Since the record began 112 years ago, the warmest month of June has been measured in New Zealand, where it is now winter.
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The average temperature of 10.6 degrees Celsius in June was two degrees higher than the average of the past 30 years, and 0.3 degrees earlier than the previous record, measured in 2003 and 2014, released by the National Institute of Water and Atmospheric Research on Monday. In New Zealand, the systematic collection of meteorological data began in 1909.
In New Zealand, average temperatures have risen by about 1°C over the past 100 years, and if this trend continues, winters are expected to be shorter and milder in the Pacific island nation.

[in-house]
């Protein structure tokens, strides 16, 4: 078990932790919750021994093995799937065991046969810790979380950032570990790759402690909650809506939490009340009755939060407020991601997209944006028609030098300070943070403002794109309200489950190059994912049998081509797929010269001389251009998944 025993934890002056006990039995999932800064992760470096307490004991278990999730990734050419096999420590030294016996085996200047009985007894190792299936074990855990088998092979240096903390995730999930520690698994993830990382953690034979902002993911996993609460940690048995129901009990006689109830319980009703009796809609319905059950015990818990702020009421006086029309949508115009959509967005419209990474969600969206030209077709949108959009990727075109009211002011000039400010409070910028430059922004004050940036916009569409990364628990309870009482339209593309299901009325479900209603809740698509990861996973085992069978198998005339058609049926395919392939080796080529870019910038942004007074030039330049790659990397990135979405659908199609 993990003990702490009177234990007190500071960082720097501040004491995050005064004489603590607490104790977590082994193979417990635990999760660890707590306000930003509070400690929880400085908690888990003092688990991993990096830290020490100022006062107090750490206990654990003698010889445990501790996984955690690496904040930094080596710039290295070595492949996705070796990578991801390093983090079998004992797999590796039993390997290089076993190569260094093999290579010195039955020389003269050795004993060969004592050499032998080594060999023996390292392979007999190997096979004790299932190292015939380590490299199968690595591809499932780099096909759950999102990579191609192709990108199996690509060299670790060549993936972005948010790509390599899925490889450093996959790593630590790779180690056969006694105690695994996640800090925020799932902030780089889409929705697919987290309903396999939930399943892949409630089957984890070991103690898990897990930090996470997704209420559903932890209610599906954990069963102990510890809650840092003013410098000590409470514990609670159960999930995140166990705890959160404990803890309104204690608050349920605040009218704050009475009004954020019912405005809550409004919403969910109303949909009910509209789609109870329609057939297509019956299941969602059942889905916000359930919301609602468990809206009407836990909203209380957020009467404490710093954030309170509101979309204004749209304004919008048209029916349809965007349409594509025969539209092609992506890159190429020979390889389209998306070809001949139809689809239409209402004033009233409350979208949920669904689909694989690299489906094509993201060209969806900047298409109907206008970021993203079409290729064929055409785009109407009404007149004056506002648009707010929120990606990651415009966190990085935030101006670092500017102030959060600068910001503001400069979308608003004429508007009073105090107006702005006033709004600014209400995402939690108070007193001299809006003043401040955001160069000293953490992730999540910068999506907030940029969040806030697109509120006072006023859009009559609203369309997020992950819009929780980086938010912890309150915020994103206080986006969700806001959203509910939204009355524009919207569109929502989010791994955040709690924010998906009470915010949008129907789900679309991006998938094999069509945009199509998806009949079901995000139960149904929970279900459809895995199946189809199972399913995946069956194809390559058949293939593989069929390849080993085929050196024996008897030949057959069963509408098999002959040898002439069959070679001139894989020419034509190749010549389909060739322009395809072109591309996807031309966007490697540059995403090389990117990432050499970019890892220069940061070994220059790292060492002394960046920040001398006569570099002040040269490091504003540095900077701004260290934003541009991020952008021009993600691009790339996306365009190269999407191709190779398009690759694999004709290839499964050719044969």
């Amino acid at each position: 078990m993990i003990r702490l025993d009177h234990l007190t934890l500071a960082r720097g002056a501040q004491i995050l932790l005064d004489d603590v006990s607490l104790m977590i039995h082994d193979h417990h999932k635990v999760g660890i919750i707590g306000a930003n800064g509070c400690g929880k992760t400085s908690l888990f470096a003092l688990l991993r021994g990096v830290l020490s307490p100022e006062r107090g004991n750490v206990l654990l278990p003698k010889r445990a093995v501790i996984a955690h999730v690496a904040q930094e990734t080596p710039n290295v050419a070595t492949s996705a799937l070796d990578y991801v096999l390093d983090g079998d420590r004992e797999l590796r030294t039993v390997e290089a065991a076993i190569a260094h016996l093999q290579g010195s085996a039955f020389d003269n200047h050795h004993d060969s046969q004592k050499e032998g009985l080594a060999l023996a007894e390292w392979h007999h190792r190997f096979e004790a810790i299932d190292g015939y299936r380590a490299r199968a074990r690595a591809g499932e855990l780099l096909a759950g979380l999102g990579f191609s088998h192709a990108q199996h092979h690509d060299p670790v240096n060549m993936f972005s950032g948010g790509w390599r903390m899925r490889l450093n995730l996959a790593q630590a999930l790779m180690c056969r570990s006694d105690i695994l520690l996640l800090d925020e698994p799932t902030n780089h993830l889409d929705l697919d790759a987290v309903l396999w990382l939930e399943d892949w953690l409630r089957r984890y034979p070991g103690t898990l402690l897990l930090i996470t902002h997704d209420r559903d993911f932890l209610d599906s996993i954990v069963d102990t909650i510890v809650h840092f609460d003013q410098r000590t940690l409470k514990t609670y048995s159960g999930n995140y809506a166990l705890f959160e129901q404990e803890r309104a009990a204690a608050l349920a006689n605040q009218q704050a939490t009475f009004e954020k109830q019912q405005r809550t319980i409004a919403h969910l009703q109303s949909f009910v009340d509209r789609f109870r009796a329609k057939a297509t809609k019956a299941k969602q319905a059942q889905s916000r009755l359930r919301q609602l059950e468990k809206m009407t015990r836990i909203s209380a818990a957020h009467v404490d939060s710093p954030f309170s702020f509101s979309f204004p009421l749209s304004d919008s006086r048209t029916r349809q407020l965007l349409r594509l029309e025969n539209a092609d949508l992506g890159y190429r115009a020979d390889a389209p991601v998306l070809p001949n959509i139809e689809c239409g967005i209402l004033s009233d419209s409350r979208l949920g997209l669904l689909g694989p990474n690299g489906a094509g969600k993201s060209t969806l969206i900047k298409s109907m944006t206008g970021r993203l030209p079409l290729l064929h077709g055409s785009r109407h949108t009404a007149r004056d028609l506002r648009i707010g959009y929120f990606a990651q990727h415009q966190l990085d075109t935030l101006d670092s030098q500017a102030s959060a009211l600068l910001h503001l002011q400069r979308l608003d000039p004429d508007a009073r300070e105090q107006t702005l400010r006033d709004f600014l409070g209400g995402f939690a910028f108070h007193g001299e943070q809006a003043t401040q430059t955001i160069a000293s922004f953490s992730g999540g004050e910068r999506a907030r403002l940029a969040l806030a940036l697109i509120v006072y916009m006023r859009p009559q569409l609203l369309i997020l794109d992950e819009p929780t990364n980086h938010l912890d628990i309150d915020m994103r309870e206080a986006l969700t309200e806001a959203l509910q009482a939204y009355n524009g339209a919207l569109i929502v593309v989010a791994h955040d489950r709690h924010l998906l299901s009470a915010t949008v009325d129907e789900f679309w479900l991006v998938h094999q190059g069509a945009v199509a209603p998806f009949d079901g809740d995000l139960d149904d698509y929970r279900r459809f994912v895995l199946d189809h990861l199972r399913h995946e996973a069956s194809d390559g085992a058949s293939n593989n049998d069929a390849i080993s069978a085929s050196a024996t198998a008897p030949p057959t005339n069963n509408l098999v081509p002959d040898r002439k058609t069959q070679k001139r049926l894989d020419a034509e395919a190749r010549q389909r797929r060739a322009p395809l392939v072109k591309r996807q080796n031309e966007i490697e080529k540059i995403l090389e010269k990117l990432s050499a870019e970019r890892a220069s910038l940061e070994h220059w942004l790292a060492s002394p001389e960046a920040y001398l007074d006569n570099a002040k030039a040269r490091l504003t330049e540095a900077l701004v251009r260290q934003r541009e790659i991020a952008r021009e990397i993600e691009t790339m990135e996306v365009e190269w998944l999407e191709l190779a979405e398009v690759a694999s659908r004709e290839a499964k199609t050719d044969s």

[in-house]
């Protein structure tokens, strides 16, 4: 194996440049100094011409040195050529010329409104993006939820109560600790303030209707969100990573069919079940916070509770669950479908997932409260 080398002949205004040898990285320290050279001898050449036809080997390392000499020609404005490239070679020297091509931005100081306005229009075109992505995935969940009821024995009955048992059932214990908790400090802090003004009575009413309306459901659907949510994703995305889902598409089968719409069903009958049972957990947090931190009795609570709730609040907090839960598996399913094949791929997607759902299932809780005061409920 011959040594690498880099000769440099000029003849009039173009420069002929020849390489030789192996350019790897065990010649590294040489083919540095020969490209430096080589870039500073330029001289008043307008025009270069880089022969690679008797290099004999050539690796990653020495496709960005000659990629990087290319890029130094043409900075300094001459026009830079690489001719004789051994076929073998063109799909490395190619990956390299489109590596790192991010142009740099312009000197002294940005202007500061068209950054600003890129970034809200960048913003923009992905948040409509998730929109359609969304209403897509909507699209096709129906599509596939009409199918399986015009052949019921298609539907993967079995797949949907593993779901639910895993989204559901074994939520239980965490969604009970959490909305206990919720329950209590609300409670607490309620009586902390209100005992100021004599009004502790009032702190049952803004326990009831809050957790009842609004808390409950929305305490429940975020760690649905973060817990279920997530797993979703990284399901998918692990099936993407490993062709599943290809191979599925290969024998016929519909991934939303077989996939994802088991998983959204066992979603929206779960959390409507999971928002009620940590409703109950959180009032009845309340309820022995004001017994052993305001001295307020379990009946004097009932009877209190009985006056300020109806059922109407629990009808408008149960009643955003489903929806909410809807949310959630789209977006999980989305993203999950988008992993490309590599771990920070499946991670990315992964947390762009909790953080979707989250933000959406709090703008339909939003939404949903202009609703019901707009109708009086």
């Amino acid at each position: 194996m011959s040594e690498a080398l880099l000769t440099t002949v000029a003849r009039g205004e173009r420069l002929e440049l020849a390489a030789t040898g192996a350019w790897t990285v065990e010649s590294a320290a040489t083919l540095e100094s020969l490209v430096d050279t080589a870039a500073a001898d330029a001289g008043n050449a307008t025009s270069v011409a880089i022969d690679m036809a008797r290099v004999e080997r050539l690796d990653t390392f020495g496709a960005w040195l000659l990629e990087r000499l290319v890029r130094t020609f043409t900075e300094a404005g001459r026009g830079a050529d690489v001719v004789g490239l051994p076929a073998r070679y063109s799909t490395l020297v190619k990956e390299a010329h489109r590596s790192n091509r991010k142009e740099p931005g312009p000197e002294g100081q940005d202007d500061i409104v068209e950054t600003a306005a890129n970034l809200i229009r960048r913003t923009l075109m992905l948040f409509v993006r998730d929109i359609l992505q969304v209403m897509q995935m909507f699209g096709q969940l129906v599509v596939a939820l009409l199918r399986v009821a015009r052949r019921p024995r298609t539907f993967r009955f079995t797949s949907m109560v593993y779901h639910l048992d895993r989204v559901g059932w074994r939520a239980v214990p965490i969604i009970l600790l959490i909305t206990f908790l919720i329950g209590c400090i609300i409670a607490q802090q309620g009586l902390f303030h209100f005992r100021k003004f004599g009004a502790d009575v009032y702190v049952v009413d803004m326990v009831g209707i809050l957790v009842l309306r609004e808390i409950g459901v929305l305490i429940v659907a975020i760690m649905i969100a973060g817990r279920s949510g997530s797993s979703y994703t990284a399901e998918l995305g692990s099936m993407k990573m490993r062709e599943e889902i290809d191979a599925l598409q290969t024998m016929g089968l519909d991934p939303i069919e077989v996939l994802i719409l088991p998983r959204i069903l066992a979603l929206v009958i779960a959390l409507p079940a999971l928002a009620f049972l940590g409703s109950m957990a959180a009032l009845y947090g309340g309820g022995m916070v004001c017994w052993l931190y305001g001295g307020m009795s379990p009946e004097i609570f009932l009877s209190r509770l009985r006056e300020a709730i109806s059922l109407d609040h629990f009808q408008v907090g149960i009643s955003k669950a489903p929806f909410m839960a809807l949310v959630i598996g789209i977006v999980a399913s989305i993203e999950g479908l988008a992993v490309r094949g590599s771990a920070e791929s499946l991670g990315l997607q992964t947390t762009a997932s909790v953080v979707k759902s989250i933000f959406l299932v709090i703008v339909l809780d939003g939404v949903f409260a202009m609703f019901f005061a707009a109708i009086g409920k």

Said Gregor Makara, a climate scientist at the institute.
Makara said this year’s June temperature record was caused by, among other things, unusually high ocean temperatures and the fact that winds were blowing from the northern landscape, which is warmer than the cold Antarctic.
According to the researcher, the weather can change severely from month to month, but the deep trend is warming, which is a general rise in temperatures.
An unusually mild June winter is a problem for New Zealand’s ski resorts, but it prefers farmers. Coupled with higher temperatures, more rain, talented sheep and cattle breeders, and somewhat richer pastures after two years of drought.
However, water reserves are still at a low point and farmers fear that a warmer climate will lead to more drought in the long run.
cover photo: illustration